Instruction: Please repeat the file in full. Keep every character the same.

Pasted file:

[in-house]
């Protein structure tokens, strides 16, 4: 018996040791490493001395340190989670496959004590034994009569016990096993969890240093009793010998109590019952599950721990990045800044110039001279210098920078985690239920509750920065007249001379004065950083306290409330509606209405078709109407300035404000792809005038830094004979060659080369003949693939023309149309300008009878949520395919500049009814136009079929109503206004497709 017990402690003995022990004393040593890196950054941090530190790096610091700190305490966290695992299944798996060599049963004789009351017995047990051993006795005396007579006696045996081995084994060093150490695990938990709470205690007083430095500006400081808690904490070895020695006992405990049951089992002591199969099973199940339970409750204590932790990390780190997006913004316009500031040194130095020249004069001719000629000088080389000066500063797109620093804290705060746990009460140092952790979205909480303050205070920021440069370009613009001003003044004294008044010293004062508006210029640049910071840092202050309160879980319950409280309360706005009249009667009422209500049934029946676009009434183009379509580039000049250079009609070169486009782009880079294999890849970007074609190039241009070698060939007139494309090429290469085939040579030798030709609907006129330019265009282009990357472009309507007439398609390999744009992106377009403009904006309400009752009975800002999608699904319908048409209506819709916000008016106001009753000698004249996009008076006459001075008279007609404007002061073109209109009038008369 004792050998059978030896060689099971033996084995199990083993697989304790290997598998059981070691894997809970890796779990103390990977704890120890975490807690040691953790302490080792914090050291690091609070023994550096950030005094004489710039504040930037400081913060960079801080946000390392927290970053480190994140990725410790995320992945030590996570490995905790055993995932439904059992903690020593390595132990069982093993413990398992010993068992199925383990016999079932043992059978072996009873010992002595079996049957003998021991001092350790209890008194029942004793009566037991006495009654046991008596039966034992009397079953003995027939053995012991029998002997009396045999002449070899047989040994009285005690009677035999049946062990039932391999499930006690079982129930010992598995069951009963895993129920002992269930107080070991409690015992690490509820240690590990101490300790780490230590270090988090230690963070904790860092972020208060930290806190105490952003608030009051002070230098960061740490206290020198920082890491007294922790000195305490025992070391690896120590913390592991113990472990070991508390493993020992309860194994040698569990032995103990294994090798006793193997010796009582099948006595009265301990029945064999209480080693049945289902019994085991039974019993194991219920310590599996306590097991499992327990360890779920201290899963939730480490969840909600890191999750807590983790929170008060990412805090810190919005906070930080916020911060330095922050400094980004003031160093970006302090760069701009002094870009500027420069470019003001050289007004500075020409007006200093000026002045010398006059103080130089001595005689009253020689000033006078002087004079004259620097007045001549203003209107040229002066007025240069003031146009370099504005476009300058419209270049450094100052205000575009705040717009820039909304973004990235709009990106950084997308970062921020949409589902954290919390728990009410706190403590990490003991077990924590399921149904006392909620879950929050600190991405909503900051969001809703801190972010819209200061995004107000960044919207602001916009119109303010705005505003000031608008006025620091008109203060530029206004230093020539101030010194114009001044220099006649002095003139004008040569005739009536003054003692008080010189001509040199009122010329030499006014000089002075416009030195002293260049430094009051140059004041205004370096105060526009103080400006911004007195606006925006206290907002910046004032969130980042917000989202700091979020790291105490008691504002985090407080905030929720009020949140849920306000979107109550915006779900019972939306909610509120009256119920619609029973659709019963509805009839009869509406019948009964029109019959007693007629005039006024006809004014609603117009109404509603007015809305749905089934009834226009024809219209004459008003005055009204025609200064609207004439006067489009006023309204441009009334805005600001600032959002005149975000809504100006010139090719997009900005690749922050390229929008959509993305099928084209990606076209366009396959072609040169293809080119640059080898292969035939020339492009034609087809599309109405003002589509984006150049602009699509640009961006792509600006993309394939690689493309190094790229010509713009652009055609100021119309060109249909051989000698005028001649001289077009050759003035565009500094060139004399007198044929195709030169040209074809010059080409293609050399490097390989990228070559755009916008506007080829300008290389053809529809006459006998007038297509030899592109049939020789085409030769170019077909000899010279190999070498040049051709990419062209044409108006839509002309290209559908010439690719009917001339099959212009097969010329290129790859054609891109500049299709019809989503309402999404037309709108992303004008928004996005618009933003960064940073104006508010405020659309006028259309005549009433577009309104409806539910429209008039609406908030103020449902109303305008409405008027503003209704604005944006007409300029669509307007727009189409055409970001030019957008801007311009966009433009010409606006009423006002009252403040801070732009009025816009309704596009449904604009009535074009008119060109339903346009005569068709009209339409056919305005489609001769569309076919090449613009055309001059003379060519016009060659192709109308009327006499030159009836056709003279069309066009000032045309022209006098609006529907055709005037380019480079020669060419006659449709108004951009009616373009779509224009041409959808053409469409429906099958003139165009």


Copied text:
[in-house]
């Protein structure tokens, strides 16, 4: 018996040791490493001395340190989670496959004590034994009569016990096993969890240093009793010998109590019952599950721990990045800044110039001279210098920078985690239920509750920065007249001379004065950083306290409330509606209405078709109407300035404000792809005038830094004979060659080369003949693939023309149309300008009878949520395919500049009814136009079929109503206004497709 017990402690003995022990004393040593890196950054941090530190790096610091700190305490966290695992299944798996060599049963004789009351017995047990051993006795005396007579006696045996081995084994060093150490695990938990709470205690007083430095500006400081808690904490070895020695006992405990049951089992002591199969099973199940339970409750204590932790990390780190997006913004316009500031040194130095020249004069001719000629000088080389000066500063797109620093804290705060746990009460140092952790979205909480303050205070920021440069370009613009001003003044004294008044010293004062508006210029640049910071840092202050309160879980319950409280309360706005009249009667009422209500049934029946676009009434183009379509580039000049250079009609070169486009782009880079294999890849970007074609190039241009070698060939007139494309090429290469085939040579030798030709609907006129330019265009282009990357472009309507007439398609390999744009992106377009403009904006309400009752009975800002999608699904319908048409209506819709916000008016106001009753000698004249996009008076006459001075008279007609404007002061073109209109009038008369 004792050998059978030896060689099971033996084995199990083993697989304790290997598998059981070691894997809970890796779990103390990977704890120890975490807690040691953790302490080792914090050291690091609070023994550096950030005094004489710039504040930037400081913060960079801080946000390392927290970053480190994140990725410790995320992945030590996570490995905790055993995932439904059992903690020593390595132990069982093993413990398992010993068992199925383990016999079932043992059978072996009873010992002595079996049957003998021991001092350790209890008194029942004793009566037991006495009654046991008596039966034992009397079953003995027939053995012991029998002997009396045999002449070899047989040994009285005690009677035999049946062990039932391999499930006690079982129930010992598995069951009963895993129920002992269930107080070991409690015992690490509820240690590990101490300790780490230590270090988090230690963070904790860092972020208060930290806190105490952003608030009051002070230098960061740490206290020198920082890491007294922790000195305490025992070391690896120590913390592991113990472990070991508390493993020992309860194994040698569990032995103990294994090798006793193997010796009582099948006595009265301990029945064999209480080693049945289902019994085991039974019993194991219920310590599996306590097991499992327990360890779920201290899963939730480490969840909600890191999750807590983790929170008060990412805090810190919005906070930080916020911060330095922050400094980004003031160093970006302090760069701009002094870009500027420069470019003001050289007004500075020409007006200093000026002045010398006059103080130089001595005689009253020689000033006078002087004079004259620097007045001549203003209107040229002066007025240069003031146009370099504005476009300058419209270049450094100052205000575009705040717009820039909304973004990235709009990106950084997308970062921020949409589902954290919390728990009410706190403590990490003991077990924590399921149904006392909620879950929050600190991405909503900051969001809703801190972010819209200061995004107000960044919207602001916009119109303010705005505003000031608008006025620091008109203060530029206004230093020539101030010194114009001044220099006649002095003139004008040569005739009536003054003692008080010189001509040199009122010329030499006014000089002075416009030195002293260049430094009051140059004041205004370096105060526009103080400006911004007195606006925006206290907002910046004032969130980042917000989202700091979020790291105490008691504002985090407080905030929720009020949140849920306000979107109550915006779900019972939306909610509120009256119920619609029973659709019963509805009839009869509406019948009964029109019959007693007629005039006024006809004014609603117009109404509603007015809305749905089934009834226009024809219209004459008003005055009204025609200064609207004439006067489009006023309204441009009334805005600001600032959002005149975000809504100006010139090719997009900005690749922050390229929008959509993305099928084209990606076209366009396959072609040169293809080119640059080898292969035939020339492009034609087809599309109405003002589509984006150049602009699509640009961006792509600006993309394939690689493309190094790229010509713009652009055609100021119309060109249909051989000698005028001649001289077009050759003035565009500094060139004399007198044929195709030169040209074809010059080409293609050399490097390989990228070559755009916008506007080829300008290389053809529809006459006998007038297509030899592109049939020789085409030769170019077909000899010279190999070498040049051709990419062209044409108006839509002309290209559908010439690719009917001339099959212009097969010329290129790859054609891109500049299709019809989503309402999404037309709108992303004008928004996005618009933003960064940073104006508010405020659309006028259309005549009433577009309104409806539910429209008039609406908030103020449902109303305008409405008027503003209704604005944006007409300029669509307007727009189409055409970001030019957008801007311009966009433009010409606006009423006002009252403040801070732009009025816009309704596009449904604009009535074009008119060109339903346009005569068709009209339409056919305005489609001769569309076919090449613009055309001059003379060519016009060659192709109308009327006499030159009836056709003279069309066009000032045309022209006098609006529907055709005037380019480079020669060419006659449709108004951009009616373009779509224009041409959808053409469409429906099958003139165009």